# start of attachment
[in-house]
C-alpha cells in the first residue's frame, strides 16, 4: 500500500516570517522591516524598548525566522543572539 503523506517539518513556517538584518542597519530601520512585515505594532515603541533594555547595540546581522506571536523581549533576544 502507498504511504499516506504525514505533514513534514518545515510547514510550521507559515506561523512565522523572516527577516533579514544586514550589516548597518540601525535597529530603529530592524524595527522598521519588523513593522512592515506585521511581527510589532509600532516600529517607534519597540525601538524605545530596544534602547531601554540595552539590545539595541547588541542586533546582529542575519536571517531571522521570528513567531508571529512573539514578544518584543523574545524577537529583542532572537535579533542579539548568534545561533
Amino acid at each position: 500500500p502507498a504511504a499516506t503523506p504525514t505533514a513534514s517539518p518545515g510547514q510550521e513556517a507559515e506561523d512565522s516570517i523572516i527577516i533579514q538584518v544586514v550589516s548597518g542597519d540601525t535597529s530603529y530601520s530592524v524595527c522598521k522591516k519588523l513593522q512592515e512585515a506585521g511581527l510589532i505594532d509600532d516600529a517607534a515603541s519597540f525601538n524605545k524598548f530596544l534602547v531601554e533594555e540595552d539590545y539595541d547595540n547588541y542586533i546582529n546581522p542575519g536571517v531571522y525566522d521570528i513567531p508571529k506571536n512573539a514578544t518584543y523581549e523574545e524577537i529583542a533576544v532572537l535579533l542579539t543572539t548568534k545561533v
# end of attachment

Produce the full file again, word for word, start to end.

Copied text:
[in-house]
C-alpha cells in the first residue's frame, strides 16, 4: 500500500516570517522591516524598548525566522543572539 503523506517539518513556517538584518542597519530601520512585515505594532515603541533594555547595540546581522506571536523581549533576544 502507498504511504499516506504525514505533514513534514518545515510547514510550521507559515506561523512565522523572516527577516533579514544586514550589516548597518540601525535597529530603529530592524524595527522598521519588523513593522512592515506585521511581527510589532509600532516600529517607534519597540525601538524605545530596544534602547531601554540595552539590545539595541547588541542586533546582529542575519536571517531571522521570528513567531508571529512573539514578544518584543523574545524577537529583542532572537535579533542579539548568534545561533
Amino acid at each position: 500500500p502507498a504511504a499516506t503523506p504525514t505533514a513534514s517539518p518545515g510547514q510550521e513556517a507559515e506561523d512565522s516570517i523572516i527577516i533579514q538584518v544586514v550589516s548597518g542597519d540601525t535597529s530603529y530601520s530592524v524595527c522598521k522591516k519588523l513593522q512592515e512585515a506585521g511581527l510589532i505594532d509600532d516600529a517607534a515603541s519597540f525601538n524605545k524598548f530596544l534602547v531601554e533594555e540595552d539590545y539595541d547595540n547588541y542586533i546582529n546581522p542575519g536571517v531571522y525566522d521570528i513567531p508571529k506571536n512573539a514578544t518584543y523581549e523574545e524577537i529583542a533576544v532572537l535579533l542579539t543572539t548568534k545561533v